It was my sister who taught me to run.
In eighth grade, Ruth’s P.E. class did a 1.5 mile run as a fitness test. Gym was usually an embarrassment for my sister. She wasn’t very flexible, hopeless with a ball and clumsy at gymnastics. But when they ran, Ruth beat the entire class.
Eyeing Ruth’s wide awkward frame suspiciously, the teacher barked, “You cheated girl. Go run the course again.”
She broke the school record.
To the teacher’s credit, she apologized profusely and called the high school coach. “I’ve got a girl-wonder for you here.”
The coach was thrilled with his new recruit and encouraging about her future but said, “We’re not in training right now. Go home. Build up your miles and come back in August.”
So Ruth turned around and enlisted me. Like my sister, my build was larger than that of my slender, petite peers. Battling my natural girth, I’d been an avid exerciser since 13; cycling, aerobics, walking, weights. But when she asked me to run I refused. “Running is punishment in gym class; it’s for old guys in sweats cruising the neighborhood. I’ll be happy to go on a walk with you.”
“Have you ever looked at an elephant’s legs?” she asked me. “They are thick, wide. Elephants legs are meant for walking.”
“But humans? Our legs are like gazelles; we are meant to run.”
And so we ran. And so I fell in love with my sister.
At 13 and 18 our age difference was an impassable gulf. I hadn’t asked her opinion on anything for years and had dismissed her as an annoying, spoiled little sister. But as we ran I learned that she was intelligent, thoughtful, funny and compassionate. We laughed at our family squabbles, we cried over losses, we forgave each other for past hurts.
Summer passed in a whirlwind of miles and local road races. She started training with the cross country team and I left for college. I shiver to think how close we came to missing our chance to know each other. But we didn’t miss it. We caught the chance just in time.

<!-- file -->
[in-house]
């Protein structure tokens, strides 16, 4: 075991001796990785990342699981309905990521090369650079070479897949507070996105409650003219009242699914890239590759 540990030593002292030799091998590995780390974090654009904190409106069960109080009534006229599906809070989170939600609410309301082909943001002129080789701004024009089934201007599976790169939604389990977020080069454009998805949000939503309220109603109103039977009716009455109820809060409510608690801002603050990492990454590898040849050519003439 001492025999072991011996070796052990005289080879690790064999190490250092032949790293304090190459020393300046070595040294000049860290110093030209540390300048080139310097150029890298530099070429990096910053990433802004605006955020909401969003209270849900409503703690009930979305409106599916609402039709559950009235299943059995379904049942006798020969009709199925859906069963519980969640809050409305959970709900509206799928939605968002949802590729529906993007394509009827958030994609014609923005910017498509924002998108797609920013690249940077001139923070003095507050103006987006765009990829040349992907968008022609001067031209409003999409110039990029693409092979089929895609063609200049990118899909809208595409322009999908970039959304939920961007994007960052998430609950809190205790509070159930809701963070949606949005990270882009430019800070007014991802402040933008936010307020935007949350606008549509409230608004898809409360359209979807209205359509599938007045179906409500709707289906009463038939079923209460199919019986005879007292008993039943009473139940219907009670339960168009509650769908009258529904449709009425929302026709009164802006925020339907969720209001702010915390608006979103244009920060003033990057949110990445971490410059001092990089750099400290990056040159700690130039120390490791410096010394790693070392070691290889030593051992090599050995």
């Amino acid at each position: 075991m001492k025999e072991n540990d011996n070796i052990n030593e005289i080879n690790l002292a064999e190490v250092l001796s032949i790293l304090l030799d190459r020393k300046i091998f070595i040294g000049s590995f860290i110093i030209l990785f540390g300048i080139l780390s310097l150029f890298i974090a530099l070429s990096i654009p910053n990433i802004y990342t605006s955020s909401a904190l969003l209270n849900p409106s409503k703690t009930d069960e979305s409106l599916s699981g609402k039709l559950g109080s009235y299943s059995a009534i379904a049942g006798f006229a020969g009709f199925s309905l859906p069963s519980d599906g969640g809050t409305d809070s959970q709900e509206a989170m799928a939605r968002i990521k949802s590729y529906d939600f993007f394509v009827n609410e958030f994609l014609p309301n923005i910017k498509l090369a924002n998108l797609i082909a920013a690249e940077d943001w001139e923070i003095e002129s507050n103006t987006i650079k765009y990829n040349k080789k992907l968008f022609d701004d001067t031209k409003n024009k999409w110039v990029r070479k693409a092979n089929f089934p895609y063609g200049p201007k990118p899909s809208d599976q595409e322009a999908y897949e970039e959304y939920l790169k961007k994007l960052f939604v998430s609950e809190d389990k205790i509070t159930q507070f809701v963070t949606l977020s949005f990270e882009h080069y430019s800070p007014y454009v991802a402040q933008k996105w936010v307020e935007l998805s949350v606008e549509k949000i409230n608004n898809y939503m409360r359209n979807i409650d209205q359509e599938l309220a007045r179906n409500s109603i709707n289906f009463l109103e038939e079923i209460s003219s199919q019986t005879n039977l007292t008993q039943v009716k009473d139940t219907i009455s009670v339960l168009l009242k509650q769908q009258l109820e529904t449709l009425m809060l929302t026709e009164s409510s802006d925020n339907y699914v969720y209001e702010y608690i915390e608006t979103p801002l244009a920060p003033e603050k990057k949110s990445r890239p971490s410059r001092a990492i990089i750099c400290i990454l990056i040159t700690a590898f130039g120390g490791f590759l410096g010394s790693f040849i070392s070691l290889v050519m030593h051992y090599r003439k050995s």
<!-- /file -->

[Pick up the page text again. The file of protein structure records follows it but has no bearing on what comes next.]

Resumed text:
My sister and I lived in the same house only one summer after that. But on every visit every slight opportunity, we ran, we talked, we laughed. Every runner knows that conversations on the road quickly bypass the usual social masquerade. You learn a lot about people when your soles are slapping the pavement. Our standing joke for those early years was, “Be careful who you run with. You might fall in love.”
And I did fall in love. Running led me to Erik(a story for another day) and before my 25th birthday I was a mother of two. Ruth joined me for afternoon runs between classes at the U and we took turns pushing the double baby-jogger.
Soon she found a love of her own and built a life of her own. Between us, our intermittent runs in the last twenty years have carried us through two marriages, 10 children, 30 marathons, a dozen moves, several jobs, illnesses, injuries(walking is a good substitute) and some major family battles.
Last night at my cousin’s wedding dinner, drowning in small talk, we furtively made plans over the din of the noisy bar, “Tomorrow, 6:30, Millcreek.”
This morning we ran with the sunrise and solved every personal, social and political problem that had cropped up during her absence.
In our daily lives we plod and muddle through, but when we run, we are graceful and beautiful.
We are gazelles.